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Aug 3, 2020

Axios AM

🍿 "Axios on HBO" returns tonight, with Jonathan Swan pressing President Trump on the pandemic, Russian bounties (see a clip), the election and more.

  • See a preview here, then catch the whole delicious interview at 11 p.m. ET/PT on all HBO platforms. 

🚑 Tomorrow at 12:30 p.m. ET, health care reporter Caitlin Owens will host an Axios virtual event exploring hospitals' response to the pandemic.

1 big thing: The new school shopping

Illustration: Annelise Capossela/Axios

Back-to-school is the second-biggest shopping season, after the holidays. At a time when stores are already struggling, traditional sprees are expected to be smaller with students learning at home, Axios' Courtenay Brown reports.

Laptops are closing the gap for some merchants: The National Retail Federation forecasts a record-breaking back-to-school season because of more being spent on electronics for at-home learning.

  • But Michael Pachter, an analyst at investment firm Wedbush Securities, told MarketWatch that any uptick in demand for electronics will "be offset by those households with one or more parents laid off or unemployed because of the pandemic."

Jie Zhang, a retail management fellow at the University of Maryland's School of Business, said in a research note that Amazon, Walmart, Target, Best Buy and Apple are positioned to benefit from the online learning shift.

  • Traditional clothing stores will struggle.
  • Carter's, the kid apparel company, cut its back-to-school inventory.

The bottom line: The retail apocalypse is being accelerated by new realities caused by the pandemic, like virtual schooling. The result could be more dominance by the already biggest players that can quickly pivot.

  • Macy’s, which is struggling like other department stores, is using a new slogan: "No matter how we school, let’s be ready."
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🛍️ More retail woes ... Lord & Taylor, the oldest U.S. department store, known for its upscale fashions and extravagant holiday window displays, sought bankruptcy protection in Richmond yesterday, Bloomberg reported.

  • The company was founded in Manhattan by two English immigrants in 1826.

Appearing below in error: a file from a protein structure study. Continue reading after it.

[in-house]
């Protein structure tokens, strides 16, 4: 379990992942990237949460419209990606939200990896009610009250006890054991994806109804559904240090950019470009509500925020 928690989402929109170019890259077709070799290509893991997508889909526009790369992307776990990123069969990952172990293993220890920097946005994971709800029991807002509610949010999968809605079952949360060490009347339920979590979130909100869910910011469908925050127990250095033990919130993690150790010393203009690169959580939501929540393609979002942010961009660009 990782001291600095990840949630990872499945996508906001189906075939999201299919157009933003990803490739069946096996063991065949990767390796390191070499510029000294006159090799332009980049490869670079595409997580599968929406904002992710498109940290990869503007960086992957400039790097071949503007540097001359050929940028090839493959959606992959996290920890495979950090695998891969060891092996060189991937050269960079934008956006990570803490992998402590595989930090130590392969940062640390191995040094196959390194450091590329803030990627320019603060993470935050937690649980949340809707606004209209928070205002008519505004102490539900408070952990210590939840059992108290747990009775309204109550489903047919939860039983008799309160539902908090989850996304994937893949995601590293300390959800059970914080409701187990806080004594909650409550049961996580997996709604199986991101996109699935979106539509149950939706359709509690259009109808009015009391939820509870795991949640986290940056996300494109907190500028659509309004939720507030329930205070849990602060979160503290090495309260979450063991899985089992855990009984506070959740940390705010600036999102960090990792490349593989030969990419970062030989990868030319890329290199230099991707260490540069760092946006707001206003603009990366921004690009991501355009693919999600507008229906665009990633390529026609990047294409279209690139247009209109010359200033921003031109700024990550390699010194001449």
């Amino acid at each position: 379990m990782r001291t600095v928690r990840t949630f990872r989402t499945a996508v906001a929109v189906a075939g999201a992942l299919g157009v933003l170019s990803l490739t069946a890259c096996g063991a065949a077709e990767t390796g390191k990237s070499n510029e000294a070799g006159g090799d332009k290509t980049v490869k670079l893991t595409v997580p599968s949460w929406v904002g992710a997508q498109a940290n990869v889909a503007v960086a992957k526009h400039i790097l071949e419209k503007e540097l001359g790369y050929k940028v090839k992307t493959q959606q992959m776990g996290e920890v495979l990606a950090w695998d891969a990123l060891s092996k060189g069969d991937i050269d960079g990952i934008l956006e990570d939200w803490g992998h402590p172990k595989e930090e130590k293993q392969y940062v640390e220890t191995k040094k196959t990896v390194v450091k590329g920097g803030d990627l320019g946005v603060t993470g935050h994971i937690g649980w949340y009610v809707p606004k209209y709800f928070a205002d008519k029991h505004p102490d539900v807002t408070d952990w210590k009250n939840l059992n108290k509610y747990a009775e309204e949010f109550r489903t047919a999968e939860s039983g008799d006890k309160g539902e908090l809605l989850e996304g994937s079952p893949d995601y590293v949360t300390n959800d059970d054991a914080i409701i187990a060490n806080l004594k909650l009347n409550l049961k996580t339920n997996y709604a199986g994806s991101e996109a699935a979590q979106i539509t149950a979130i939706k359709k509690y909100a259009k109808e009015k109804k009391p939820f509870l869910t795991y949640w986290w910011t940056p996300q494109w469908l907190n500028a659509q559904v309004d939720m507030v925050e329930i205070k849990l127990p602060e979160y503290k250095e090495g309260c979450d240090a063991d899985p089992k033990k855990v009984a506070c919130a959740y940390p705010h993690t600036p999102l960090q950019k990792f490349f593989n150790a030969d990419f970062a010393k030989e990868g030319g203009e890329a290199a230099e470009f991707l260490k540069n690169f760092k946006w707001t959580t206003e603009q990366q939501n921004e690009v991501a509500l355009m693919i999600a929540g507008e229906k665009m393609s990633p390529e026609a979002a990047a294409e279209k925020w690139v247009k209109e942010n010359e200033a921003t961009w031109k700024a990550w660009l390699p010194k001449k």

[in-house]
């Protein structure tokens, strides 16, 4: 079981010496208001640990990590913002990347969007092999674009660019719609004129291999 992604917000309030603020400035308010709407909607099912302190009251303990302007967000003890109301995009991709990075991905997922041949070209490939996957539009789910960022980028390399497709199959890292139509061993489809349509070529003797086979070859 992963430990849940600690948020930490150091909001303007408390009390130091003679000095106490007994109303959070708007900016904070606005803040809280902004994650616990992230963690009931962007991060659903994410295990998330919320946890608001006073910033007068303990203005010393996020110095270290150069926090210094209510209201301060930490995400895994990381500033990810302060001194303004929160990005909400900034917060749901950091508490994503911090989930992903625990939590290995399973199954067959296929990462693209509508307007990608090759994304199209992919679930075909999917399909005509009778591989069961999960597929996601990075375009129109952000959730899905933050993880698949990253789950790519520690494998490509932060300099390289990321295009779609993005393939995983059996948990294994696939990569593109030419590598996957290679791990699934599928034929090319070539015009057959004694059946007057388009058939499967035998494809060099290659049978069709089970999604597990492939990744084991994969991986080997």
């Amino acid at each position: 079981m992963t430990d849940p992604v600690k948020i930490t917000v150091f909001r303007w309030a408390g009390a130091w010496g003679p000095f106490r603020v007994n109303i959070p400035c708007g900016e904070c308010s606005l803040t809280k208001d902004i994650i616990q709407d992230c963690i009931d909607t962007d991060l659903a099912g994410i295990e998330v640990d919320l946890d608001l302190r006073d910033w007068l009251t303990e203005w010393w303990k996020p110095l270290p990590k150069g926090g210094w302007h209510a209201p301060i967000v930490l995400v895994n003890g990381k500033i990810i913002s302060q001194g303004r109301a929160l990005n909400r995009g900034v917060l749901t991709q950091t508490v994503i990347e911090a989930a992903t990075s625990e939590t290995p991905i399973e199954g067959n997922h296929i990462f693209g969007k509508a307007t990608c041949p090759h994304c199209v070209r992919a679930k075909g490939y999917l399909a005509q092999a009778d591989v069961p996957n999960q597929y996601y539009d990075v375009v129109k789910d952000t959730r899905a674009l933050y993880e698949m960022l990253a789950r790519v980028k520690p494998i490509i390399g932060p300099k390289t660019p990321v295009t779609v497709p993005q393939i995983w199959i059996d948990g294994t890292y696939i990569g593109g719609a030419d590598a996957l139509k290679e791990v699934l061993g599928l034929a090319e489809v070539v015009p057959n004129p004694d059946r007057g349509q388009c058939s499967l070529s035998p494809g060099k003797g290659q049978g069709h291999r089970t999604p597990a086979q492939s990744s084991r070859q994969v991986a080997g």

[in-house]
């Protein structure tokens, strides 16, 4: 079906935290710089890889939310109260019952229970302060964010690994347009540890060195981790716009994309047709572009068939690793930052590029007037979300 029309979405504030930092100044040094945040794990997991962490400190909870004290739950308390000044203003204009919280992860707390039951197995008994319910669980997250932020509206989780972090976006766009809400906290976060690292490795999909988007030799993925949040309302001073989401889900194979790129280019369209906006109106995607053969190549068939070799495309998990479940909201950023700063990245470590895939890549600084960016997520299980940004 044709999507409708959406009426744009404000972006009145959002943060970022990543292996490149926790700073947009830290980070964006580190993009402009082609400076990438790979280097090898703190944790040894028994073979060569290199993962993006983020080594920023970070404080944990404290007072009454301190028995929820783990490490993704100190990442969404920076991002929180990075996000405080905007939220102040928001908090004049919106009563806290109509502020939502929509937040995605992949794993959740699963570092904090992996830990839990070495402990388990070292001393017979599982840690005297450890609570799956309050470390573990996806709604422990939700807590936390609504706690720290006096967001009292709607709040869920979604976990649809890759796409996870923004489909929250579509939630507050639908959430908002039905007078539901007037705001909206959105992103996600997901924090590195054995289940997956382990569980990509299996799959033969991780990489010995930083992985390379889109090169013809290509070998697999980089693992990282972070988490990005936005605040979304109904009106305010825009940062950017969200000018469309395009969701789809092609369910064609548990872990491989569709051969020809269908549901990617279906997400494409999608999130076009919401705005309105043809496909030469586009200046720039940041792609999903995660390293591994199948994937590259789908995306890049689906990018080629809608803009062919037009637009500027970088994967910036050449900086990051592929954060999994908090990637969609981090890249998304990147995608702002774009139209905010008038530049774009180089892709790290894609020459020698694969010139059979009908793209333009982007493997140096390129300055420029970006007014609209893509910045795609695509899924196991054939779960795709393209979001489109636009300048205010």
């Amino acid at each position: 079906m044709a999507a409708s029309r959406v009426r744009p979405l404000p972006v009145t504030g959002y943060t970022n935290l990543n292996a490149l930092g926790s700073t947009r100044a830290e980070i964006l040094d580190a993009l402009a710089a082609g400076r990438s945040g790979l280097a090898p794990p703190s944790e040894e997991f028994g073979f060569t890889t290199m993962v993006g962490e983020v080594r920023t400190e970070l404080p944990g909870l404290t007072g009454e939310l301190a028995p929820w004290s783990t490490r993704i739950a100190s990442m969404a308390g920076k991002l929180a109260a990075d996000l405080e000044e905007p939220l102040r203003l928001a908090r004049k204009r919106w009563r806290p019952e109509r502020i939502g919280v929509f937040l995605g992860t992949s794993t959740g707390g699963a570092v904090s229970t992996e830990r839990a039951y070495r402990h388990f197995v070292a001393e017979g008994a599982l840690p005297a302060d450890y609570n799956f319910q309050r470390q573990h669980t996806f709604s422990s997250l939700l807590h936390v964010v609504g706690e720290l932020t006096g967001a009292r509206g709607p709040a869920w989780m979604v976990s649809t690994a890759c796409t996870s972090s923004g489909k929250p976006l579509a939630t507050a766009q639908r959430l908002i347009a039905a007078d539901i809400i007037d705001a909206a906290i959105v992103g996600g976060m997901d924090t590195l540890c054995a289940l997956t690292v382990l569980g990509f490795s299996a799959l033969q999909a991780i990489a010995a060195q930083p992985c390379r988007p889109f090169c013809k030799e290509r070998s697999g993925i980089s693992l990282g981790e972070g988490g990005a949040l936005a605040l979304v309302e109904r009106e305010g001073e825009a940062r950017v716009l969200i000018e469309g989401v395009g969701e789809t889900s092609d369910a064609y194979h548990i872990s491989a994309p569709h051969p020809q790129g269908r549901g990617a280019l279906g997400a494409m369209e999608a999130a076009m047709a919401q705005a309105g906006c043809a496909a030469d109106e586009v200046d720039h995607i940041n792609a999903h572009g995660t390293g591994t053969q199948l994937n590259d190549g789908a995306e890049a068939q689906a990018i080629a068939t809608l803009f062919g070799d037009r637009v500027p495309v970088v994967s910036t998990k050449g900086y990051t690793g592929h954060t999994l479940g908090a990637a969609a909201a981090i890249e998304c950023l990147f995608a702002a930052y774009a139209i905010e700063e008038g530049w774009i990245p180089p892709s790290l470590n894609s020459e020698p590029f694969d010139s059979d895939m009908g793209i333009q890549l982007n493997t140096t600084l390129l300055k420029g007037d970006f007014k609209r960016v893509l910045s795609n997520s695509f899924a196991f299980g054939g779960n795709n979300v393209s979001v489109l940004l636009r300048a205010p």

2. 36 of top 50 cities see double-digit rise in homicides

Shell casing markers litter the ground as police investigate a shooting in Chicago on July 21. At least 14 people were taken to hospitals. Photo: Scott Olson/Getty Images

"A Wall Street Journal analysis of crime statistics among the nation’s 50 largest cities found that reported homicides were up 24% so far this year, to 3,612," senior writer Jon Hilsenrath reports (subscription).

  • "Chicago, the worst-hit, has tallied more than one of every eight homicides."

Why it's happening, per The Journal: "Institutions that keep city communities safe have been destabilized by lockdown and protests against police. Lockdowns and recession also mean tensions are running high and streets have been emptied of eyes and ears. ... Some attribute the rise to an increase in gang violence."

  • The context: "The murder rate is still low compared with previous decades, and other types of serious crime [including robbery] have dropped in the past few months."
3. Scoop: Top CEOs have loud message for Congress

Illustration: Eniola Odetunde/Axios

With a new coronavirus relief measure stalled in Congress, CEOs of some of the world's biggest companies have banded together to send a message to Washington: Get money to small businesses now!

  • "By Labor Day, we foresee a wave of permanent closures if the right steps are not taken soon," warns the letter, organized by Howard Schultz and signed by more than 100 CEOs, including the heads of Salesforce, Alphabet, Facebook, Microsoft, Walmart, McDonald's, Disney, Quibi, IBM, Merck, Marriott, the Business Roundtable, the U.S. Chamber of Commerce and more.

Axios Markets editor Dion Rabouin writes that the letter to the top four congressional leaders lays out a recipe for a sizable small-business aid package.

The project, Schultz's first big public push since he suspended his run for president, calls for "federally guaranteed loans, at favorable terms, that will enable small businesses to transform and sustain themselves."

  • "Businesses should have flexibility in how loan funds are used."
  • "The hardest-hit businesses should be eligible for at least partial loan forgiveness."
  • "Relief needs to be delivered expeditiously. Building on the existing PPP infrastructure would be one way to quickly stand up a new loan program."